You might be wondering if you can recover from hypoxic brain injury. Each case of cerebral hypoxia will be unique, so it’s difficult to make a sweeping claim about recovery or prognosis. Most people with mild hypoxic brain injuries can make a full or partial recovery, while those with severe hypoxic brain injury may never make a full recovery. There is some evidence to suggest that artificially lowering brain and body temperature can improve outcomes, but, ultimately, results will vary case by case.
There are different levels of severity of brain injury:
Minor head injury and concussion
A minor head injury is usually classified as a minor head trauma or a brief period of concussion. This usually results from some kind of bang on the head.
The symptoms are often temporary and can involve both physical and mental problems.
These include, loss of consciousness, lack of balance, blurred vision, disorientation and dizziness, sleep disturbance, nausea or vomiting, headaches, intolerance to light and sound, fatigue, concentration problems, memory loss, and changes to social behaviour.
It is estimated that 75-80% of all head injuries fall into this category.
In most cases the symptoms of post-concussion syndrome will resolve themselves within a few weeks.
However, in some cases they may persist much longer. The majority of people who experience a minor head injury usually recover after 3 to 4 months following the accident, but there are occasions when the period of recovery can take longer.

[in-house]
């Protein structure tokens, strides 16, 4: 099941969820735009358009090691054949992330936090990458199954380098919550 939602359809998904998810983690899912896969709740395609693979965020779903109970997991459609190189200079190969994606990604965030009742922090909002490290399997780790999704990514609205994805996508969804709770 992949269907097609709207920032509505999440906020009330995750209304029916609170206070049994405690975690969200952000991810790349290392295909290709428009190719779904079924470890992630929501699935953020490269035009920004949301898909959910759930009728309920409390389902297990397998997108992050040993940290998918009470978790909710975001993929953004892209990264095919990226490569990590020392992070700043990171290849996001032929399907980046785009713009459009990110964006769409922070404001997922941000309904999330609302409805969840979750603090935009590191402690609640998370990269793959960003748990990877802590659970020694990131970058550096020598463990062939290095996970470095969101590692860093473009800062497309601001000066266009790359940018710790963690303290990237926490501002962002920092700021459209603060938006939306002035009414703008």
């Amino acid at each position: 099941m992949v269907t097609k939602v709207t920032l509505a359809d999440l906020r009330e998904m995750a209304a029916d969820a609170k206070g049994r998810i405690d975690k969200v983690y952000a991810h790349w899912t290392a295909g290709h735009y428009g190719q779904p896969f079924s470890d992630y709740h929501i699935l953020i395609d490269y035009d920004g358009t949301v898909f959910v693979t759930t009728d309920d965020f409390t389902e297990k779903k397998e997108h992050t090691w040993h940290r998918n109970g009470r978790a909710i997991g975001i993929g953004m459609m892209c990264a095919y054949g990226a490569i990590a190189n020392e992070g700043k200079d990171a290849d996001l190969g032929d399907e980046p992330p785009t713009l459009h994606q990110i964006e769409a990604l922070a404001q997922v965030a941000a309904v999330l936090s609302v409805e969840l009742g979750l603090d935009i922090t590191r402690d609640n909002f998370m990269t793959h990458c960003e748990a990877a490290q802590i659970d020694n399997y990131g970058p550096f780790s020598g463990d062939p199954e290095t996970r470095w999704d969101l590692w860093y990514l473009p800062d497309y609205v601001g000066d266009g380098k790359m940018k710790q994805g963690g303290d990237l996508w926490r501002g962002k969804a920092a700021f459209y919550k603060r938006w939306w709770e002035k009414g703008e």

Moderate brain injury
A moderate head injury is generally defined as loss of consciousness for between 15 minutes and 6 hours, or a period of post-traumatic amnesia of up to 24 hours.
A person with a moderate head injury is likely to suffer from a number of residual symptoms.
The symptoms can vary and can include similar problems to those of a minor head injury, although not exclusively, and the person may experience more behavioural difficulties and aggressive warning signs.
The symptoms will last for a longer period of time and will be more significant than from a minor head injury.
Common symptoms include fatigue, severe headaches and dizziness, difficulties with memory loss and concentration problems, organisational and planning problems, word-finding problems and irritability and emotional difficulties.
For the majority of people these residual symptoms gradually improve, although this can sometimes take between 6 to 9 months.
Severe brain injury
A severe head injury is usually defined as being a condition where the injured person has been in an unconscious state for 6 hours or more, or a post-traumatic amnesia of 24 hours or more.
In these situations, the person is likely to be hospitalised and receive rehabilitation.
In extreme cases, the head injury is classed as very severe where the injured person has been in unconsciousness for 48 hours or more, or a post-traumatic amnesia of 7 days or more.
The longer the length of coma and post-traumatic amnesia, the poorer will be the outcome.
In cases of severe and very severe head injuries, the symptoms can include, loss of consciousness, seizures and convulsions, persistent headaches, persistent nausea, poor or loss of coordination, profound confusion, paralysis, numbness, agitation and aggressive social behaviour, and coma.
Visible recovery usually occurs in the first six months or so and the injured person can usually continue to make improvement for two years, and sometimes even longer.
At Bolt Burdon Kemp our specialist brain injury lawyers have over 25 years’ experience in achieving strong results in complex claims involving adults and children with brain injuries. If you have a relative or loved one who has suffered a brain injury, or you require further information, then contact our team today on 020 8288 4800 or send us an email and a brain injury solicitor will advise you about the best way to get the compensation and treatment they need.